A Reusable CD? A CD-RW is a CD that you are supposed to be able to erase and reburn many times. The proverbial reusable CD. My personal experience has not been very positive with CD-RWs. I use them, but only for test purposes when I'm burning several CDs to test a CD burning function. The main problem, and I've used different CD-RW brands, is that the CD-RW is NOT reliable and I never know if the burn is complete until later when I want to use the CD-RW. I have even had failures using the "verification" option in burning software which I've learned is no guarantee that all all data will be burned to the CD-RW. They also take MUCH LONGER to burn.

I have also had problems with the "Quick Erase" function in Windows and other software programs. I have been able to increase the reliability of a CD-RW by using the "Full Erase" function in Nero. It takes about 30 minutes but it seems to restore a CD-RW that has been quick erased several times.

The Bottom Line - In my opinion, CD-Rs are inexpensive and much more reliable especially when you consider the added cost of CD-RWs, extra time they take to burn and their unreliable history.

Not all CDs are created equal


Determining CD quality is about like flipping a coin. Not all CDs are created equal. The best advice is to stick with name brand CDs and avoid buying inexpensive CDs on closeout sales unless you know and have used the brand before. The CD industry has "A, B and C" quality classifications for CDs. Most consumers have no idea how to recognize an "A" quality CD.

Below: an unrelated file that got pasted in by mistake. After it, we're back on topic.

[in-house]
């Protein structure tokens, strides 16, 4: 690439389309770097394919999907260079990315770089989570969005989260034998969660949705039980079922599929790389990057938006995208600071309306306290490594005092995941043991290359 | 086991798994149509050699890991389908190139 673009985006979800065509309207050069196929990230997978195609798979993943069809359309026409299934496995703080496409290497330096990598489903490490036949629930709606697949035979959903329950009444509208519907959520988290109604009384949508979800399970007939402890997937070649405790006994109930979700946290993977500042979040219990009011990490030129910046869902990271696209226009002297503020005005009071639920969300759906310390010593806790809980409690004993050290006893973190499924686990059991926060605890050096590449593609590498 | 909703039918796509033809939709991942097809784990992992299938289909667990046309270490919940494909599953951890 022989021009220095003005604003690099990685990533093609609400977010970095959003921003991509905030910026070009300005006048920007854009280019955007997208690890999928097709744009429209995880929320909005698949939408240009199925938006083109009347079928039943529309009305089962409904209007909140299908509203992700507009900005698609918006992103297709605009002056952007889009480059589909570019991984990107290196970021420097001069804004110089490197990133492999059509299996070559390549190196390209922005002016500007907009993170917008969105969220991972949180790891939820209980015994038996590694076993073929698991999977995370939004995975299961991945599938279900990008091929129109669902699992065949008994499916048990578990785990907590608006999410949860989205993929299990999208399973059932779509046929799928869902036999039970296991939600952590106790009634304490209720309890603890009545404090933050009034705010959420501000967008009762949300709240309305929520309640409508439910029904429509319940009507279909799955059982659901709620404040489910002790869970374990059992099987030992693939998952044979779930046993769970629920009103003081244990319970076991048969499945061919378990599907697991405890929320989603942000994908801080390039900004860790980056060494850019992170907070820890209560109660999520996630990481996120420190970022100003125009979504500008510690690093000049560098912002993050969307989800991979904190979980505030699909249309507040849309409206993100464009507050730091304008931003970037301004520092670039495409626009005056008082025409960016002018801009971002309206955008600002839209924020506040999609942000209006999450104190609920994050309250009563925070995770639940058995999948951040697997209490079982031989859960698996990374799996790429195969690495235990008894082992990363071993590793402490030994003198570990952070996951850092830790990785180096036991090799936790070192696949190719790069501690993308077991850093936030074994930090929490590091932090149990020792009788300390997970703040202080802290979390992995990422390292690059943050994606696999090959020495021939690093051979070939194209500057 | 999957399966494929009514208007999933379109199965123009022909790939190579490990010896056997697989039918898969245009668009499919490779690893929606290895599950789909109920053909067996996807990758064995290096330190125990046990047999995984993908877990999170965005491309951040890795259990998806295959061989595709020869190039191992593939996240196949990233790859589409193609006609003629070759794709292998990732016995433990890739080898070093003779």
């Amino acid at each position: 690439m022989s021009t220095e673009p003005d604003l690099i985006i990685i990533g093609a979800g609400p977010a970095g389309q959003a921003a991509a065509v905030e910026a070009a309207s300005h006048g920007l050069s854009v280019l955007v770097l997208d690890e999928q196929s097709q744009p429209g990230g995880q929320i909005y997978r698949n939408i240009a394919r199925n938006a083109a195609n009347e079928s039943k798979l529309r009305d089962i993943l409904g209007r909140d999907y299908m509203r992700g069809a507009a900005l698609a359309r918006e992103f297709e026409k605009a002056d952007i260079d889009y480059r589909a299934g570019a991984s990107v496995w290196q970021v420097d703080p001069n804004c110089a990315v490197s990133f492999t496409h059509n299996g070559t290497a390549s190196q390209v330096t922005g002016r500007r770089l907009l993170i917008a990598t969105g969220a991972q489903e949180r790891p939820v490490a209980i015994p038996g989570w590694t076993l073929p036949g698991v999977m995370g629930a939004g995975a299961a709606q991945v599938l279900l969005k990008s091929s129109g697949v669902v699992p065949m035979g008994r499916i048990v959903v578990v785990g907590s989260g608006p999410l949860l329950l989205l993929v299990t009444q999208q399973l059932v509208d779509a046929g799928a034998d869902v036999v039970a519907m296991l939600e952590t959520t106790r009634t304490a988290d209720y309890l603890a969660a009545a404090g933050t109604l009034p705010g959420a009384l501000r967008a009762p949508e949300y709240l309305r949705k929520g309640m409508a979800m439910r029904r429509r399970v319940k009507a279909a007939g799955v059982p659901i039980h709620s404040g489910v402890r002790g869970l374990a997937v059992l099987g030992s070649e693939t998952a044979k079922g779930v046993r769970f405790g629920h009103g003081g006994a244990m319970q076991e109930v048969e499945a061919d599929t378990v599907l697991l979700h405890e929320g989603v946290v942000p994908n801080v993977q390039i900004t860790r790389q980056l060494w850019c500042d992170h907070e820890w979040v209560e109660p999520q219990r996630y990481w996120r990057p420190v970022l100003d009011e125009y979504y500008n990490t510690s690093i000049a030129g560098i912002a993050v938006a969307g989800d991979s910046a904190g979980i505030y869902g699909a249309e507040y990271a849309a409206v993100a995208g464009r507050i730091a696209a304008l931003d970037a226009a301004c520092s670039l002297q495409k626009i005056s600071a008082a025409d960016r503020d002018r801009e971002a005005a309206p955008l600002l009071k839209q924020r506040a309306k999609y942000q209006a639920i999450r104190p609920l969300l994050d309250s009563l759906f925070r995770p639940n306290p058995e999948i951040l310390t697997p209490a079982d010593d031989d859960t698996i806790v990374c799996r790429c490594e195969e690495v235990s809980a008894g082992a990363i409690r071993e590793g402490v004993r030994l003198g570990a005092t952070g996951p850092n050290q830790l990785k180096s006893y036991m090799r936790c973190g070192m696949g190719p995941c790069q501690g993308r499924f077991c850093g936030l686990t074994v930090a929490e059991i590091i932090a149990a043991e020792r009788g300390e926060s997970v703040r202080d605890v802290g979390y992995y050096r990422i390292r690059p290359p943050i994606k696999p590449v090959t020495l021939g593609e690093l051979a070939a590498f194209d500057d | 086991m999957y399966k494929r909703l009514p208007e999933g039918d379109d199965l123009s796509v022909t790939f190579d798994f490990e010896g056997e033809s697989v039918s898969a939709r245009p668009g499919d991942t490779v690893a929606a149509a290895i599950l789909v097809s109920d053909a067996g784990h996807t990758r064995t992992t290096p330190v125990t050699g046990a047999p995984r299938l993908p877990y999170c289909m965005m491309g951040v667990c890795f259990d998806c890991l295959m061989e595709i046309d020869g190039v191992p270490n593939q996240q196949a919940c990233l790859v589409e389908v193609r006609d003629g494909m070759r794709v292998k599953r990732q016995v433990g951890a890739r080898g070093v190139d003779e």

The problems stems from the fact that one CD manufacturer may produce the same CD with many different brand names. CD quality may change within the same brand name. Some name band companies may decide to switch to another less expensive CD manufacturer. So the consumer has no idea who really manufactured the CD until they buy the CDs and run a program to check who really manufactured the CD.

Nero burning software has a little program called Nero Info Tool that you can run that will tell you who manufactured the CD (Manufacturer ID). However, it may not always return a brand name. For example, inserting a blank CD and running the program just returned the following manufacturer information "unknown (code 97m17s061) (97m17s06)." You may have to go out on the Internet to decipher the codes. A good place to begin learning about deciphering CD codes is at

Copyright 2007 Heritage Collector and LifeStory Productions, Inc. Patent #7,197,493 B2